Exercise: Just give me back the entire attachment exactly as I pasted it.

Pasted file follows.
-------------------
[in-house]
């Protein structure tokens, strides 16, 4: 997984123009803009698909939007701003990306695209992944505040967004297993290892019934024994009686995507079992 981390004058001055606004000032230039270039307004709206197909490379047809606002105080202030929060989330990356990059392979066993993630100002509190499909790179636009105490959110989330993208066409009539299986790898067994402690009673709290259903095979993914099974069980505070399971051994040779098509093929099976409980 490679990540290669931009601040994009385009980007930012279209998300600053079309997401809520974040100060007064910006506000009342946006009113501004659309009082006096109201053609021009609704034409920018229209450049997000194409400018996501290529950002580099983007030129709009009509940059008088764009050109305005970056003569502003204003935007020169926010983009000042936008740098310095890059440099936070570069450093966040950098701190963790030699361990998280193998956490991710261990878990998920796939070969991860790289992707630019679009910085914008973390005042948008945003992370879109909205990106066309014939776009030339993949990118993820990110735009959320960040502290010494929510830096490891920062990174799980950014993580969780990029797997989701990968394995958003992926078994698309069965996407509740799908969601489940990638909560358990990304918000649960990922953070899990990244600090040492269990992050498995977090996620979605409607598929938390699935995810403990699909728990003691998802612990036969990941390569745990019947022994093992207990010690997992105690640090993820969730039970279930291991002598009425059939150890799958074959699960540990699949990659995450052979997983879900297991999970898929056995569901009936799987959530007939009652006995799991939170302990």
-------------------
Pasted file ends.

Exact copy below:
[in-house]
């Protein structure tokens, strides 16, 4: 997984123009803009698909939007701003990306695209992944505040967004297993290892019934024994009686995507079992 981390004058001055606004000032230039270039307004709206197909490379047809606002105080202030929060989330990356990059392979066993993630100002509190499909790179636009105490959110989330993208066409009539299986790898067994402690009673709290259903095979993914099974069980505070399971051994040779098509093929099976409980 490679990540290669931009601040994009385009980007930012279209998300600053079309997401809520974040100060007064910006506000009342946006009113501004659309009082006096109201053609021009609704034409920018229209450049997000194409400018996501290529950002580099983007030129709009009509940059008088764009050109305005970056003569502003204003935007020169926010983009000042936008740098310095890059440099936070570069450093966040950098701190963790030699361990998280193998956490991710261990878990998920796939070969991860790289992707630019679009910085914008973390005042948008945003992370879109909205990106066309014939776009030339993949990118993820990110735009959320960040502290010494929510830096490891920062990174799980950014993580969780990029797997989701990968394995958003992926078994698309069965996407509740799908969601489940990638909560358990990304918000649960990922953070899990990244600090040492269990992050498995977090996620979605409607598929938390699935995810403990699909728990003691998802612990036969990941390569745990019947022994093992207990010690997992105690640090993820969730039970279930291991002598009425059939150890799958074959699960540990699949990659995450052979997983879900297991999970898929056995569901009936799987959530007939009652006995799991939170302990």